Tuesday, November 23, 2010

Greyhawk Folio: 30 Years

For some reason I couldn't adequately work this into any of my comics, but several weeks ago it was pointed out on the ENWorld forums that 2010 is the 30th anniversary of the World of Greyhawk Folio. Just like the original poster of the thread, I started playing Greyhawk with the 1983 boxed set version and had to go back and collect this earlier product. The folio as shown above was a folder that contained two slim booklets with bare bones information on the setting, and the same Darlene maps that everyone would come to revere. I highly recommend this product to any collector of old D&D books. Anyhow, read the forum thread and see MerricB's take on the Folio and the in-depth discussion that spins off from that.

Update 3/29/2021: ENWorld evidently pruned this forum topic so I removed the link. If anyone can find an archived post of Merric's thread please link it in the comments section.


Unknown said...

I too found this to be a particularly provocative product when I first saw it (I think it was 1980). It blew my mind! The maps were so superior to the hand drawn scribbly works I had used up until then. I was hooked from then on. I found the sparseness of the commentary in the booklet to be just right for sparking the imagination without controlling the direction of play too much (a feature I found disagreeable from later worlds ala Forgetten Realms and even worse, ICE's Middle Earth). The scope was immense enough to allow one to change 'settings' without giving up the history of previous play. Which is what my friends and I promptly did. Ah, memories....

Samwise said...

An interesting product - for its time.
The full color art of the covers and map gave it an immediate boost. At that time only old style board wargames were that colorful, gamers having to make do with feeble black and white or blue mimeographs.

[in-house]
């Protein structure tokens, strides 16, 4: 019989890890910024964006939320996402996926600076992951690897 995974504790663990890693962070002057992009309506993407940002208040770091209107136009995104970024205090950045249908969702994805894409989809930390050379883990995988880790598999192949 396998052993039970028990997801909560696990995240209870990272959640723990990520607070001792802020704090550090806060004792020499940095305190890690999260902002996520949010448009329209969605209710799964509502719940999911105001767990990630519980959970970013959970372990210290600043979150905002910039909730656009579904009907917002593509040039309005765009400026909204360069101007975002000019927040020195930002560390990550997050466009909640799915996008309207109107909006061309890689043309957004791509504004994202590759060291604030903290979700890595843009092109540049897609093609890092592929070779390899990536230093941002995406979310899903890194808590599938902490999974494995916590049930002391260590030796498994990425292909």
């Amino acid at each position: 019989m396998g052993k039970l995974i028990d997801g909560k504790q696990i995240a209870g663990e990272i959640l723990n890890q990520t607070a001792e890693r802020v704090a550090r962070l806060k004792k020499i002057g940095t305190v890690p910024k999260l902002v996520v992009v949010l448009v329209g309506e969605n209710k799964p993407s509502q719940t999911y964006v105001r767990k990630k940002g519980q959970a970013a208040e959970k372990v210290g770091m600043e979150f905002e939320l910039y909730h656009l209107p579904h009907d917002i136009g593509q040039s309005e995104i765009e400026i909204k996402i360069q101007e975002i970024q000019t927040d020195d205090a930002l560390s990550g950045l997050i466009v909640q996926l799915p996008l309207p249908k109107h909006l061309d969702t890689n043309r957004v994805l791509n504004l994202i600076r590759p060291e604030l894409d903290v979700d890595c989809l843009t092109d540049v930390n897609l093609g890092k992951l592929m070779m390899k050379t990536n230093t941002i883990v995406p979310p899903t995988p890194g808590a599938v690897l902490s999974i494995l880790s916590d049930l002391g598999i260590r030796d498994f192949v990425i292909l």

The text was remarkably free of typos for a product in general and an RPG product specifically.
Naturally though, people wanted more. That is why the boxed set had to follow instead of just another print run. And then the City of Greyhawk, From the Ashes, and so on.
And of course it finally offered explanations of some of the proper nouns from the early modules.
Of course these days you cannot get any book without having a ton of rules expansion material bloating it, most of which is of questionable utility, so there were some benefits of the good ol' days. :P

Mike Bridges said...

tom: Funny you should mention MERP. The maps for that game are among my all time favorites with GH.

sam: Great insight. I never considered the Foilo's production quality compared to other games. I guess even early D&D mods were monochromatic at that time.

Sam said...

A lot of people overlook production qualities, but you could usually tell exactly when a product came out just by its cover. Of course remembering them all after 25 years is a bit more difficult. ;)
As I recall, modules had moved out of shaded pastel covers to full color by then, but except for Barrier Peaks, interior color illustrations simply did not exist.
It was a savage time indeed! ;)